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Skeletal-Muscle Glutamine Synthase is Upregulated in Preclinical Prion Diseases


Caredio, Davide; Koderman, Maruša; Frontzek, Karl; Sorce, Silvia; Nuvolone, Mario; Bremer, Juliane; Schwarz, Petra; Sellitto, Stefano; Streichenberger, Nathalie; Scheckel, Claudia; Aguzzi, Adriano (2023). Skeletal-Muscle Glutamine Synthase is Upregulated in Preclinical Prion Diseases. bioRxiv 564879, Cold Spring Harbor Laboratory.

Abstract

In prion diseases, aggregates of misfolded prion protein (PrP$^{Sc}$) accumulate not only in the brain but can also be found in various extraneural tissues. This raises the question whether prion-specific pathologies arise also in these tissues. Here we sequenced mRNA transcripts in skeletal muscle, spleen and blood of prion-inoculated mice at eight timepoints during disease progression. We detected consistent gene-expression changes in all three organs, with skeletal muscle showing the most uniform alterations during disease progression. The glutamate synthetase (GLUL) gene was monotonically upregulated in skeletal muscle of mice infected with three different scrapie prion strains (RML, ME7 and 22L) and in human sporadic Creutzfeldt-Jakob disease. GLUL dysregulation was accompanied by changes in glutamate/glutamine metabolism, leading to reduced glutamate levels in skeletal muscle. None of these changes were observed in skeletal muscle of humans with amyotrophic lateral sclerosis, Alzheimer’s disease, or dementia with Lewy bodies, suggesting that they are specific to prion diseases. Besides pointing to unrecognized metabolic implications of prion infections, these findings suggest that GLUL could represent an accessible biomarker of prion disease progression, particularly during the preclinical stages of disease, and might be useful for monitoring the efficacy of experimental antiprion therapies.

Abstract

In prion diseases, aggregates of misfolded prion protein (PrP$^{Sc}$) accumulate not only in the brain but can also be found in various extraneural tissues. This raises the question whether prion-specific pathologies arise also in these tissues. Here we sequenced mRNA transcripts in skeletal muscle, spleen and blood of prion-inoculated mice at eight timepoints during disease progression. We detected consistent gene-expression changes in all three organs, with skeletal muscle showing the most uniform alterations during disease progression. The glutamate synthetase (GLUL) gene was monotonically upregulated in skeletal muscle of mice infected with three different scrapie prion strains (RML, ME7 and 22L) and in human sporadic Creutzfeldt-Jakob disease. GLUL dysregulation was accompanied by changes in glutamate/glutamine metabolism, leading to reduced glutamate levels in skeletal muscle. None of these changes were observed in skeletal muscle of humans with amyotrophic lateral sclerosis, Alzheimer’s disease, or dementia with Lewy bodies, suggesting that they are specific to prion diseases. Besides pointing to unrecognized metabolic implications of prion infections, these findings suggest that GLUL could represent an accessible biomarker of prion disease progression, particularly during the preclinical stages of disease, and might be useful for monitoring the efficacy of experimental antiprion therapies.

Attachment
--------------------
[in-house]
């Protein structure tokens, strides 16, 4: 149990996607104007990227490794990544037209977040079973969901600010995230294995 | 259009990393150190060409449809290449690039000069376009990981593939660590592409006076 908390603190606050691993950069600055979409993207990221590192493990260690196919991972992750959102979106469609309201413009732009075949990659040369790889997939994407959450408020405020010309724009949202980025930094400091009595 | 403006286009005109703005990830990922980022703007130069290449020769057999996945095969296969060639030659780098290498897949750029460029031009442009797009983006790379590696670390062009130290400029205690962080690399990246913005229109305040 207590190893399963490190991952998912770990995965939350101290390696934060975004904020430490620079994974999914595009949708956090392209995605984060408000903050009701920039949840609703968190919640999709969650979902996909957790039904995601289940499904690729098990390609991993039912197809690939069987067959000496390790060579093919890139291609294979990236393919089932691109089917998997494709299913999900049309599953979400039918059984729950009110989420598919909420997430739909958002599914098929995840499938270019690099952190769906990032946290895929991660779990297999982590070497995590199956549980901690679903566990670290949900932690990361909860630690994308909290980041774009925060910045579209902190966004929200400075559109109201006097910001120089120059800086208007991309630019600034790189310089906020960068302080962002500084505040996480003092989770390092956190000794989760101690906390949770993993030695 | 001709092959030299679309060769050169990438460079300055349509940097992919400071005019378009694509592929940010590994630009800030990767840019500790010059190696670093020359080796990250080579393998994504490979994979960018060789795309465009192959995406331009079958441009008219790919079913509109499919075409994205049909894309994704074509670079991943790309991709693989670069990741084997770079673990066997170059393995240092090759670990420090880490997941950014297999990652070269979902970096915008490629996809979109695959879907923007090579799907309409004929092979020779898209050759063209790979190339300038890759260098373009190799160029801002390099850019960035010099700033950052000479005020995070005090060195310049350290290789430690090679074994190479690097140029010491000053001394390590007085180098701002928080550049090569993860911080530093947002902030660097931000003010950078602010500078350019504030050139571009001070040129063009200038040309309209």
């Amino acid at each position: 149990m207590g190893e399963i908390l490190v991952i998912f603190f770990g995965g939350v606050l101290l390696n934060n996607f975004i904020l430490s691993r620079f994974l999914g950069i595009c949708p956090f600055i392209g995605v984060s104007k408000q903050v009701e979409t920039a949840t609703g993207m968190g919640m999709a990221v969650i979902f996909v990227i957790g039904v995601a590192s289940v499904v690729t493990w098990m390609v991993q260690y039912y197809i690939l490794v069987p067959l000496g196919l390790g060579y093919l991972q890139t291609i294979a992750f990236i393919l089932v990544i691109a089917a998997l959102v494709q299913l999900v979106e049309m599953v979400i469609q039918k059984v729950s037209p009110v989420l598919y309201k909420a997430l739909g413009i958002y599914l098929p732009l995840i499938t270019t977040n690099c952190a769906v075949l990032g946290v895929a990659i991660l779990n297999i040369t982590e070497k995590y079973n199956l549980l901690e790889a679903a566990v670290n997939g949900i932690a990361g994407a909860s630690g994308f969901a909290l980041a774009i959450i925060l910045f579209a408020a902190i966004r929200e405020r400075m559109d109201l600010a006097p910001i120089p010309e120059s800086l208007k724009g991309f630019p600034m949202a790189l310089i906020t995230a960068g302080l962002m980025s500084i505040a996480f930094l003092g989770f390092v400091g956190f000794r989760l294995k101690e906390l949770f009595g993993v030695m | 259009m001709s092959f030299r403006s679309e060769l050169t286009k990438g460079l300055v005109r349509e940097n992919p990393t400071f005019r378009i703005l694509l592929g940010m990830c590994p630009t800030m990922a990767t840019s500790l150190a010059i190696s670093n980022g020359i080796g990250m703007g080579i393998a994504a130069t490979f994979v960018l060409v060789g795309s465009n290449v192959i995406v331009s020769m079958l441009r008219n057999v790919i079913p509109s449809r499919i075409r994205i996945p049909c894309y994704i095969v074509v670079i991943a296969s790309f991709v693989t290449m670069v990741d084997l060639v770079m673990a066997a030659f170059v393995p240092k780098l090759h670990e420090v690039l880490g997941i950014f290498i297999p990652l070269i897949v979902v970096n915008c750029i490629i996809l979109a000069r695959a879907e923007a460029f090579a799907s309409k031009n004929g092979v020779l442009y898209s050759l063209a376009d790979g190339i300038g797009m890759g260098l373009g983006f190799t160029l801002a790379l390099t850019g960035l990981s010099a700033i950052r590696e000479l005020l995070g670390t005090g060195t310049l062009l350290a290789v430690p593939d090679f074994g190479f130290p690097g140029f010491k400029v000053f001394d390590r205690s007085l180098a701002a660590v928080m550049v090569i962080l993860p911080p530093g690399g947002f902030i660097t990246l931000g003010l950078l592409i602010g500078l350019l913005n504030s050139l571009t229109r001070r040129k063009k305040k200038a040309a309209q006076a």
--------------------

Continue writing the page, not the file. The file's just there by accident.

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Additional indexing

Item Type:Working Paper
Communities & Collections:04 Faculty of Medicine > University Hospital Zurich > Institute of Neuropathology
Dewey Decimal Classification:610 Medicine & health
570 Life sciences; biology
Language:English
Date:2 November 2023
Deposited On:27 Nov 2023 10:16
Last Modified:27 May 2024 15:23
Series Name:bioRxiv
Number of Pages:40
ISSN:2164-7844
OA Status:Green
Free access at:Publisher DOI. An embargo period may apply.
Publisher DOI:https://doi.org/10.1101/2023.10.31.564879
  • Content: Published Version
  • Language: English
  • Licence: Creative Commons: Attribution-NonCommercial 4.0 International (CC BY-NC 4.0)